Major League Baseball will be returning to action, with summer spring second training beginning Wednesday and bona fide American baseball games starting in just over three weeks.

Or so they say.

As much as I want to believe it, I have my doubts.

The same goes for the upcoming NHL playoffs and the NBA seeding extravaganza/playoffs also scheduled to begin in late July. Unlike baseball, they both are trying to limit exposure to the novel coronavirus by hosting games in centralized locations. That sounds good in theory, and I'm sure it will minimize the risks posed to players, coaches, etc., but I'm not certain even that's going to fly when the time comes.

Why? Well, let me ask you a question:

If you were a multimillionaire basketball player in fantastic shape and the prime of your life, would you pack up and leave your family and palatial estate in the midst of a pandemic and head to a state (Florida) that has had over 61,000 new confirmed positive COVID-19 cases in the past two weeks alone and voluntarily interact with hundreds of people you wouldn't otherwise have to?

I don't know about you, but I don't think I would.

And that's in a league that is going above and beyond to sequester the players from contagion as much as possible for a couple months.

Major League Baseball is talking about teams traveling city to city – including to hot-spot states such as Florida and Texas – with fans in the stands and a four-month schedule including the preseason, playoffs and World Series.

Does that, with what we're learning about the spread of COVID-19, seem likely to you? And even if it does prove doable for summer spring second training and even the start of the reduced-game regular season in late July, does it seem likely that tightrope is going to be one MLB is going to be able to walk all the way through the end of October?

While the league and players seem cautiously optimistic, you have to wonder how long they can keep up that brave face when players, coaches, staff, TV crews, etc. begin being taken off the field by positive coronavirus test results.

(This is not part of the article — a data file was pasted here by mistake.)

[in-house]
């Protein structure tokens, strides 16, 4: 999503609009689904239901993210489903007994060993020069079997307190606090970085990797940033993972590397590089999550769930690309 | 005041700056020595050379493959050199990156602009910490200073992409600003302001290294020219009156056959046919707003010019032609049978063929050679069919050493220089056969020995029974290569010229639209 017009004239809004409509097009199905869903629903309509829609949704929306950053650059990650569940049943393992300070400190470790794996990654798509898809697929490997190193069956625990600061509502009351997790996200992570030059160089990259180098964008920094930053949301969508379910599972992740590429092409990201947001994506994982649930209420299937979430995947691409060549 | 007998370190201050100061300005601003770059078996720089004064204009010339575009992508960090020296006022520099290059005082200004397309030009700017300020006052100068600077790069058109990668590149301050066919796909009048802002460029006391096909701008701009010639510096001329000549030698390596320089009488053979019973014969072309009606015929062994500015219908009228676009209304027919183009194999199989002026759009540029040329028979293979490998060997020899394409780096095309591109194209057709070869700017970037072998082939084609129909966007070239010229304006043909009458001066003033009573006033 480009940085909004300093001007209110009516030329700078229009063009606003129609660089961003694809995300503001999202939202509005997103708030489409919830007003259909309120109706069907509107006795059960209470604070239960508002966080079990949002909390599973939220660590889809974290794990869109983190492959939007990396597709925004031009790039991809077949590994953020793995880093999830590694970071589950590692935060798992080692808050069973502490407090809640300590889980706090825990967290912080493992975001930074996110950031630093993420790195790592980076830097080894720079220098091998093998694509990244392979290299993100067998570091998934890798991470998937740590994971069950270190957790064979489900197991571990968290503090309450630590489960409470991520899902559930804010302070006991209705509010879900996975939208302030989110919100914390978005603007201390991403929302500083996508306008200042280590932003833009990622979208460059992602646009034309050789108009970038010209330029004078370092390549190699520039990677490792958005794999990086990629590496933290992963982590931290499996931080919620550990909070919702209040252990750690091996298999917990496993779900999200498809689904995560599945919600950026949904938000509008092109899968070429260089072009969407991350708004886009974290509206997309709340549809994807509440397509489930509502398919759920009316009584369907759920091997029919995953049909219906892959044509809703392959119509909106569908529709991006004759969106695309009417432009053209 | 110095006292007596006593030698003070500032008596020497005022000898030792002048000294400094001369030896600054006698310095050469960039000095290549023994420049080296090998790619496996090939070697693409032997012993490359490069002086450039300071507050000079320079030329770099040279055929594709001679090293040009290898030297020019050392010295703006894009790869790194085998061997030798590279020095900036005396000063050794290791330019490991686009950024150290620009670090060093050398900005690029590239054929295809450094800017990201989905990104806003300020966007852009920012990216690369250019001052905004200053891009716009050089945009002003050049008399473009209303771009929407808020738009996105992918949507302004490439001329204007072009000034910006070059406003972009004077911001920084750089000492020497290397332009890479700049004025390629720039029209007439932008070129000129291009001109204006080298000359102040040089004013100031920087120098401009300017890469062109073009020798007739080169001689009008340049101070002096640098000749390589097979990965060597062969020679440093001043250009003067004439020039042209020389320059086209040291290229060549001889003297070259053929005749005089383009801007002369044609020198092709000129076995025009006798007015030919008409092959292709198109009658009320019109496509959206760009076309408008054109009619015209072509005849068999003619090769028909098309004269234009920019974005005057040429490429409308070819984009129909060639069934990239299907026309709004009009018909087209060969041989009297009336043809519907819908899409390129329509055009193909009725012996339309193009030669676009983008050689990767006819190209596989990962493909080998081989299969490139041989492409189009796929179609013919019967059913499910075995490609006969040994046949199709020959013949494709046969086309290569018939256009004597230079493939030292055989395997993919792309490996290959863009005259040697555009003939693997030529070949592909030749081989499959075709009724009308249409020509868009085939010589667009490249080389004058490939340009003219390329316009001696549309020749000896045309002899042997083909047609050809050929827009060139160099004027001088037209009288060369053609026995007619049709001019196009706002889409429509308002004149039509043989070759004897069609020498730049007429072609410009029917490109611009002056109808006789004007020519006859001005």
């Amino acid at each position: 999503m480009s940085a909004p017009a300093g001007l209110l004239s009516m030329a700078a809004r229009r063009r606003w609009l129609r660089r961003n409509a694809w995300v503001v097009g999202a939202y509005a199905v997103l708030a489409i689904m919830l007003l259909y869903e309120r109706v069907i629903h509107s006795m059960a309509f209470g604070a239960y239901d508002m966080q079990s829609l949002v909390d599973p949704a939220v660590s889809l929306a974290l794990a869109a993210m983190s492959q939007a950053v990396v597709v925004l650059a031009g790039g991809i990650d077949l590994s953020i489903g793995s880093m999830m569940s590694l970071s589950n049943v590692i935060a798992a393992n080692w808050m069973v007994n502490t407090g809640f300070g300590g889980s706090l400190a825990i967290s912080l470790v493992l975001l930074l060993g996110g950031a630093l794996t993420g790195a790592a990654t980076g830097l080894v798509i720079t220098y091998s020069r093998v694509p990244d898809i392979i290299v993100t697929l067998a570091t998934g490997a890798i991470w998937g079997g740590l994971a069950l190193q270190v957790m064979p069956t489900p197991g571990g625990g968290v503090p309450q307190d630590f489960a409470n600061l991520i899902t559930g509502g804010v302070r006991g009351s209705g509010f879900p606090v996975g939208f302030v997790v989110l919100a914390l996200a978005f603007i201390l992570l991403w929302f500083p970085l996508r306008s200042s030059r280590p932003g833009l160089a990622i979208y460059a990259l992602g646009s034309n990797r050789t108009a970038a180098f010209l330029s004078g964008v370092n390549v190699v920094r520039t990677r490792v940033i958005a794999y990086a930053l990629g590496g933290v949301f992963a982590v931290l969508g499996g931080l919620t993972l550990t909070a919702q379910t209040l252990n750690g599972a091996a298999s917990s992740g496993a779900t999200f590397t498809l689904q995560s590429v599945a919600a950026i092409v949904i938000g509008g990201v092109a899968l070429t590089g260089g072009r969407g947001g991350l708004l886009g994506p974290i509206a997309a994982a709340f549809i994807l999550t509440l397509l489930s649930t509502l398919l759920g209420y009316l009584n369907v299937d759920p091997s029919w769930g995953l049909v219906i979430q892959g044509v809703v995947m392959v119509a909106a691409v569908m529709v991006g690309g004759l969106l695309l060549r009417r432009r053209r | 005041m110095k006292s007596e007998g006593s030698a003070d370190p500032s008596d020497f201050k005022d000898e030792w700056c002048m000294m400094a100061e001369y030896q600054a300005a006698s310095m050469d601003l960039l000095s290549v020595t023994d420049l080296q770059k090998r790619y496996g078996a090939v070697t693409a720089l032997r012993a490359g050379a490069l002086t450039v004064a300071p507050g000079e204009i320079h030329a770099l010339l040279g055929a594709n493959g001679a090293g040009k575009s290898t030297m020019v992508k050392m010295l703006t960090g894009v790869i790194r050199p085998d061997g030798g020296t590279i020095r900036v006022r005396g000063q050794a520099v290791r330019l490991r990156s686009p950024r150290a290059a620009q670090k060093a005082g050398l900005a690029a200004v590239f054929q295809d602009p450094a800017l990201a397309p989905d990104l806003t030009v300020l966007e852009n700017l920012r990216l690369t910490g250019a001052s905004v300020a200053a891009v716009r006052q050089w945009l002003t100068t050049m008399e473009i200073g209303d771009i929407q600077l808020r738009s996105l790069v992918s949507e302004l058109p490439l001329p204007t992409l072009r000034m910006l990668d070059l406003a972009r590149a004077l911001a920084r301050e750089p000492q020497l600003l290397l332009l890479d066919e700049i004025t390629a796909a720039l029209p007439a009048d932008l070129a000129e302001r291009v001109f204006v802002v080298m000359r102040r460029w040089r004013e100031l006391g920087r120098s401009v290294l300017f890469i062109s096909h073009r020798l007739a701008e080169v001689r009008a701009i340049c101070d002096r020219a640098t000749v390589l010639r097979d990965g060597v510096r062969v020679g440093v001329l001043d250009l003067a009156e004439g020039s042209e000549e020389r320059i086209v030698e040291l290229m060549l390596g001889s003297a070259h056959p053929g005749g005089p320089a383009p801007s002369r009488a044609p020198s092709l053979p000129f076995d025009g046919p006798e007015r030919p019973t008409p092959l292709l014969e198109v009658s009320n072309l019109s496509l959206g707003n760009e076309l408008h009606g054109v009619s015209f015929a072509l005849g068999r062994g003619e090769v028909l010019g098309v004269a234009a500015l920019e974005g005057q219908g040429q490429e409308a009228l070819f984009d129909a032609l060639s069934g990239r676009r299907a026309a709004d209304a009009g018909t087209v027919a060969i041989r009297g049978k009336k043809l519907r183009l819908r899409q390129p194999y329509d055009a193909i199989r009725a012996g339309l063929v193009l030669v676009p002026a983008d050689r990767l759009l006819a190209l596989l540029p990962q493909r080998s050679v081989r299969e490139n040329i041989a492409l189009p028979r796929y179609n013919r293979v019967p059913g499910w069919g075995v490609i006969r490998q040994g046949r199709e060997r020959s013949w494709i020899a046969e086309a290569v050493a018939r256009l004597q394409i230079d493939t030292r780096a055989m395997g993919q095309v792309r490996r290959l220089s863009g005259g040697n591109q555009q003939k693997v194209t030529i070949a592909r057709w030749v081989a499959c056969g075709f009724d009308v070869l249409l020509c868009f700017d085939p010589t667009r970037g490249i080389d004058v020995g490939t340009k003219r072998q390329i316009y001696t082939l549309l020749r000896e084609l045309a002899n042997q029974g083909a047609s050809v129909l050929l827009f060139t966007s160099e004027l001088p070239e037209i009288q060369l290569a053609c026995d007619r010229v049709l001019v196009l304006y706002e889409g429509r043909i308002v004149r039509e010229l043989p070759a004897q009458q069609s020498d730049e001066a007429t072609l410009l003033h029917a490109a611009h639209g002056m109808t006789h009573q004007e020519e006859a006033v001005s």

MLB is not denying that can and probably will happen. In fact, they're planning for it.

Baseball reporter Bruce Levine reported Monday afternoon MLB intends to add a separate COVID-19 designation for players, one that would act much like the traditional 10-day and 45-day Injured List designations already in place. Excuse the double negative, but this is not a move done by an organization that doesn't expect more than a few isolated cases here and there.

But what will ... what can MLB do when those cases come in bunches and begin to expand exponentially, as our half year's experience learning about COVID-19 tells us they are likely to do?

Longtime fans of the game – while obviously excited to see baseball again – are already nervous about the aberrations this shortened season could allow. Small sample sizes can lead to abnormal results in a sport meant to be played over the course of seven months, not two or three.

If the season is played, I wouldn't be surprised if we saw a hitter bat over .400 for the first time since Ted Williams did it in 1941; a pitcher break the 140-year-old record for lowest earned-run average (Tim Keefe's 0.86 in 1880); a team or teams challenge for the modern era's best (.763 by the 1906 Chicago Cubs) and/or worst (.235 by the 1916 Philadelphia A's) winning percentages. All it would take is a really hot – or in the case of the A's record, cold – stretch.

Those concerns pale in comparison to how things could be skewed if a team's entire bullpen tests positive in a one-week period. Or, say, five catchers in the same organization all contract the novel coronavirus running through behind-the-plate drills. Or an entire coaching staff.

And those are just the baseball concerns – not the more important, you know, actual health ones.

I think a 2020 Major League Baseball season could work but is a long shot. I can't tell you how much I hope I'm wrong and it happens just as planned, with players reporting this week and some team – hopefully my Cubs – holding up the Commissioner's Trophy at the end of October.

But from right here and right now, it's not looking good.

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